There is always a great media-fuss made over the first baby of the year; inevitably in this huge city there is a birth shortly after midnight. I realized, as I rode the rest of the way uptown, my train-mates were my newborns of 2018. The sad, wounded coatless Brooklynite... the young couples with glitter-tattoos, the chef on his way to the morning shift at Mount Sinai, the tired bartender from Artichoke Pizza who plays upright bass and hopes for a career in music; he took his hat off as I left and let down his beautiful black hair-- with his lovely voice and hands-- I know he will be a star.
We humans begin to lose our memory as we collect time, but most of us seem to retain a special slot for 'firsts': the first day of school, the first dance, the first minute of pregnancy, first night we spent with almost every single lover-- even if it was also the last. We can play back things-- the room, what he wore, the way he felt under the sheets... these things seem to persist somewhere, like a recurring dream. And of course the moments with our children... even the difficult ones, when you are wracked with some fever or even labor, and your toddler is needing you to read to him.'
I played my usual Monday gig, still in the spell of the new year, and returned home on the Q, realizing things were already dissolving into normalcy. People were tired and cold, not many smiled or shared on the train or the platform. Today I stopped for a coffee and finished my first book of the year, or really, the last of the past year-- a Salman Rushdie. There was a little girl, nagging her father to read to her; he was distressed, searching his phone, pacing a bit... she came over to me with her book, and her sad mouth, and I was nearly unable to read-- my voice cracking and nostalgic for the babies that were so grown up and the one that had not made it. Here, I wanted to say to her father-- you have a clean slate.. what can be more urgent than this opportunity which fate can take from you any moment? She leaned on me, this child, the way they do--with trust and affection, like a stray dog.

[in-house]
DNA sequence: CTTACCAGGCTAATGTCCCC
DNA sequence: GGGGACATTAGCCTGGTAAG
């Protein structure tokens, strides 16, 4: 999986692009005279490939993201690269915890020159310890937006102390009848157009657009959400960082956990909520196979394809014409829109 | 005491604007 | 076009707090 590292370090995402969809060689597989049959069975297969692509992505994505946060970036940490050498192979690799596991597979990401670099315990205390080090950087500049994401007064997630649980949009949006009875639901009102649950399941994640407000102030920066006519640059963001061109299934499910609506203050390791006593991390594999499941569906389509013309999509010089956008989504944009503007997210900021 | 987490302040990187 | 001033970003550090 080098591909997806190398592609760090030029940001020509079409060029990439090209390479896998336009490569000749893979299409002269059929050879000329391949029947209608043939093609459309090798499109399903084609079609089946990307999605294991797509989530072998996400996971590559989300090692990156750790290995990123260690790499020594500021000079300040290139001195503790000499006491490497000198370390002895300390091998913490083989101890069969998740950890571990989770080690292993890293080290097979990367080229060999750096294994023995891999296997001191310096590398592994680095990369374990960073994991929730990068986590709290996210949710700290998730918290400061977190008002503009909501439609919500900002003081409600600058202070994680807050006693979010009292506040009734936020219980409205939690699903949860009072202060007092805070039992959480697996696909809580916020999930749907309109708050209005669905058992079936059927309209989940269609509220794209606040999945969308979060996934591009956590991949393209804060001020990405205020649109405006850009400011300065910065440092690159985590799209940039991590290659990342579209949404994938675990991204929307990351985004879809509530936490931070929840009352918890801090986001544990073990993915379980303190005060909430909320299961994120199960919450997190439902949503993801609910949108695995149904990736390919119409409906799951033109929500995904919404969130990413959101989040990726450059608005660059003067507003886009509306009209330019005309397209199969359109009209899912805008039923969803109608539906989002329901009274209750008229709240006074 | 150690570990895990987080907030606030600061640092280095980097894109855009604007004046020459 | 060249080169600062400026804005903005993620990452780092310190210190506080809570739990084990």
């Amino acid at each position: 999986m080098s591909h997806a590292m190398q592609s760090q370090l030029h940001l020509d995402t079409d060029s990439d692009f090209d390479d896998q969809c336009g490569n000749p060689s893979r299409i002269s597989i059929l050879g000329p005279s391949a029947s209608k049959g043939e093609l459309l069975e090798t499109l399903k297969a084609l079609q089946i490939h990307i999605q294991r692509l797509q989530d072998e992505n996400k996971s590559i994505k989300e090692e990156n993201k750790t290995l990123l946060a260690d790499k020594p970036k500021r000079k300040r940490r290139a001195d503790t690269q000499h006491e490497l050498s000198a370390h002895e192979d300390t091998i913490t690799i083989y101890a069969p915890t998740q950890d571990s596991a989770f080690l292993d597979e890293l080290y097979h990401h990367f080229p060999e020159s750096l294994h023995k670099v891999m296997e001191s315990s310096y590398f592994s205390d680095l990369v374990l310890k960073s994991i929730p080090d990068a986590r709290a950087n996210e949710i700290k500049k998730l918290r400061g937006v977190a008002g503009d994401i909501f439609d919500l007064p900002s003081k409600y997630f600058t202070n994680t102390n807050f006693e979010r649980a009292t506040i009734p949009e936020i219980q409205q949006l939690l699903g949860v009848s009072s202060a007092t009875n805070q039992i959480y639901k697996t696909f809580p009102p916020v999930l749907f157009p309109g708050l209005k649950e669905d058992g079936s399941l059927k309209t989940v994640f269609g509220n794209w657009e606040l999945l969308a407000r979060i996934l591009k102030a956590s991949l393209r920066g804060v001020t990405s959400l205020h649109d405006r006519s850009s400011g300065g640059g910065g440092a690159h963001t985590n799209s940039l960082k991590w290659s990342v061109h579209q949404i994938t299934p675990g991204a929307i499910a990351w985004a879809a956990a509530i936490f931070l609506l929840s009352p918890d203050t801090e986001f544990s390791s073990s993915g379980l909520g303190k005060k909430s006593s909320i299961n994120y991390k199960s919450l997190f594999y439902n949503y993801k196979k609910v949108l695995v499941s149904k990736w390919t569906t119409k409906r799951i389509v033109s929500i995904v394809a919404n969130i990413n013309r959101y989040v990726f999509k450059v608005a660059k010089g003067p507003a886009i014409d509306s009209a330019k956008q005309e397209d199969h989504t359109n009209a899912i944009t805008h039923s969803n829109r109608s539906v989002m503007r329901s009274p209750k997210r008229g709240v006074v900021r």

Tonight, January 2, I wept in the cold-- for the already widening distance of the last year, for the missing children of my first day who are already lost in the city... for the lights, for the ghosts of the Christmas trees that lined the sidewalk on Lexington with hope and anticipation and now would be lying spent on the curb for sanitation pick-up, for the homeless men who must leave the warmth and light of the 96th Street library at 7 PM closing, for the crosstown bus driver who confessed he had no one to go home to after the night shift; for the passion and love and first nights of the past, the small family searching these buildings not so long ago for the home we discovered, for the emptiness of the future as a solitary woman who gleans from fruit vendors and thrift shops in a nondescript coat of non-recognition, trying to savor the grace of the beginning, while the world and time is thrusting us ever-forward. We are prepared for the weather, some of us-- but not for whatever fate holds for us in the next onslaught of days and weeks and months. I was so blindsided by 2017, trying hard to re-baptize myself into some incarnation of hope-- resolving, as we do, we perennials, to observe and honor what we are given, and to pray for another beginning when this one, too, has worn itself out.